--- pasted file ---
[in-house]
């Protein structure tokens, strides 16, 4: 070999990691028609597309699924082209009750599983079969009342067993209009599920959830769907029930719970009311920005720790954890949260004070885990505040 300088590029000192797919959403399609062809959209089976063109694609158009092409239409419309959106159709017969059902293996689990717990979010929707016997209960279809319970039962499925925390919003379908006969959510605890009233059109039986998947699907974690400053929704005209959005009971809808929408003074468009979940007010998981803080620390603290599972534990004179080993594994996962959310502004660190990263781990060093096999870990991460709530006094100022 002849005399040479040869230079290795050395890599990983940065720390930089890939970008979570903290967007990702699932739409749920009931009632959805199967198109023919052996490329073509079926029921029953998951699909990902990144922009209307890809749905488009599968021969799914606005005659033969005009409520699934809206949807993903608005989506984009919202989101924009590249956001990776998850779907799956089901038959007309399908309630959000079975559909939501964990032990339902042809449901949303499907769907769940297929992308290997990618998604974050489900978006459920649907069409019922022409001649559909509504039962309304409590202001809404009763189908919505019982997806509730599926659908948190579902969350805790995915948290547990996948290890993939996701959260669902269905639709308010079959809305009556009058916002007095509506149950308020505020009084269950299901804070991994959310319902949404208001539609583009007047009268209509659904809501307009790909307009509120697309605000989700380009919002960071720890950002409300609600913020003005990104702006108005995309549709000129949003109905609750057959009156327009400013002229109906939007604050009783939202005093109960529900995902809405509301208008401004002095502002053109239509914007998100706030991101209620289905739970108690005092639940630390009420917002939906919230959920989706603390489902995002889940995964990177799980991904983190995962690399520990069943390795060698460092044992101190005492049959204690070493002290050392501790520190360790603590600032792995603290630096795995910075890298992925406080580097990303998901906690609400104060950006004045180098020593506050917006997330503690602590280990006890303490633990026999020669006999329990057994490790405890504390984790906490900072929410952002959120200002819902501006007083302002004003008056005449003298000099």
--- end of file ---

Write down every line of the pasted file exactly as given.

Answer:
[in-house]
């Protein structure tokens, strides 16, 4: 070999990691028609597309699924082209009750599983079969009342067993209009599920959830769907029930719970009311920005720790954890949260004070885990505040 300088590029000192797919959403399609062809959209089976063109694609158009092409239409419309959106159709017969059902293996689990717990979010929707016997209960279809319970039962499925925390919003379908006969959510605890009233059109039986998947699907974690400053929704005209959005009971809808929408003074468009979940007010998981803080620390603290599972534990004179080993594994996962959310502004660190990263781990060093096999870990991460709530006094100022 002849005399040479040869230079290795050395890599990983940065720390930089890939970008979570903290967007990702699932739409749920009931009632959805199967198109023919052996490329073509079926029921029953998951699909990902990144922009209307890809749905488009599968021969799914606005005659033969005009409520699934809206949807993903608005989506984009919202989101924009590249956001990776998850779907799956089901038959007309399908309630959000079975559909939501964990032990339902042809449901949303499907769907769940297929992308290997990618998604974050489900978006459920649907069409019922022409001649559909509504039962309304409590202001809404009763189908919505019982997806509730599926659908948190579902969350805790995915948290547990996948290890993939996701959260669902269905639709308010079959809305009556009058916002007095509506149950308020505020009084269950299901804070991994959310319902949404208001539609583009007047009268209509659904809501307009790909307009509120697309605000989700380009919002960071720890950002409300609600913020003005990104702006108005995309549709000129949003109905609750057959009156327009400013002229109906939007604050009783939202005093109960529900995902809405509301208008401004002095502002053109239509914007998100706030991101209620289905739970108690005092639940630390009420917002939906919230959920989706603390489902995002889940995964990177799980991904983190995962690399520990069943390795060698460092044992101190005492049959204690070493002290050392501790520190360790603590600032792995603290630096795995910075890298992925406080580097990303998901906690609400104060950006004045180098020593506050917006997330503690602590280990006890303490633990026999020669006999329990057994490790405890504390984790906490900072929410952002959120200002819902501006007083302002004003008056005449003298000099």